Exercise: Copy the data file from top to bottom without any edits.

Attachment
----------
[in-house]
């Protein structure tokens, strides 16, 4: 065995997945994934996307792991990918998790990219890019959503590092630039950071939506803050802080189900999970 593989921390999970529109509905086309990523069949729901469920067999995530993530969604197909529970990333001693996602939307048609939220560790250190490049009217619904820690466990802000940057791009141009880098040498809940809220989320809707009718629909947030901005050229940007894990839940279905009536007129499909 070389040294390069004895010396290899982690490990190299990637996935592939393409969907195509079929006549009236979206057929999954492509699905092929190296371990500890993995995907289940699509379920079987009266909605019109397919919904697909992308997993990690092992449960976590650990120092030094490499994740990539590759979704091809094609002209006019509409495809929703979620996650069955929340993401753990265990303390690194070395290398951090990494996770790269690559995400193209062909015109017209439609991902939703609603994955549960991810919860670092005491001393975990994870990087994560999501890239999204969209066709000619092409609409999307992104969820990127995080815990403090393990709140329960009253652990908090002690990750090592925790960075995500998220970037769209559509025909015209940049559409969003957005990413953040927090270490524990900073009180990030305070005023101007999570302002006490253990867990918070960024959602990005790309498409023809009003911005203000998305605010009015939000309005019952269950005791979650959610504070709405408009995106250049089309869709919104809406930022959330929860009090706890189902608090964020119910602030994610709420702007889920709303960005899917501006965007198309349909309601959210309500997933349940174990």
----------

[in-house]
């Protein structure tokens, strides 16, 4: 065995997945994934996307792991990918998790990219890019959503590092630039950071939506803050802080189900999970 593989921390999970529109509905086309990523069949729901469920067999995530993530969604197909529970990333001693996602939307048609939220560790250190490049009217619904820690466990802000940057791009141009880098040498809940809220989320809707009718629909947030901005050229940007894990839940279905009536007129499909 070389040294390069004895010396290899982690490990190299990637996935592939393409969907195509079929006549009236979206057929999954492509699905092929190296371990500890993995995907289940699509379920079987009266909605019109397919919904697909992308997993990690092992449960976590650990120092030094490499994740990539590759979704091809094609002209006019509409495809929703979620996650069955929340993401753990265990303390690194070395290398951090990494996770790269690559995400193209062909015109017209439609991902939703609603994955549960991810919860670092005491001393975990994870990087994560999501890239999204969209066709000619092409609409999307992104969820990127995080815990403090393990709140329960009253652990908090002690990750090592925790960075995500998220970037769209559509025909015209940049559409969003957005990413953040927090270490524990900073009180990030305070005023101007999570302002006490253990867990918070960024959602990005790309498409023809009003911005203000998305605010009015939000309005019952269950005791979650959610504070709405408009995106250049089309869709919104809406930022959330929860009090706890189902608090964020119910602030994610709420702007889920709303960005899917501006965007198309349909309601959210309500997933349940174990």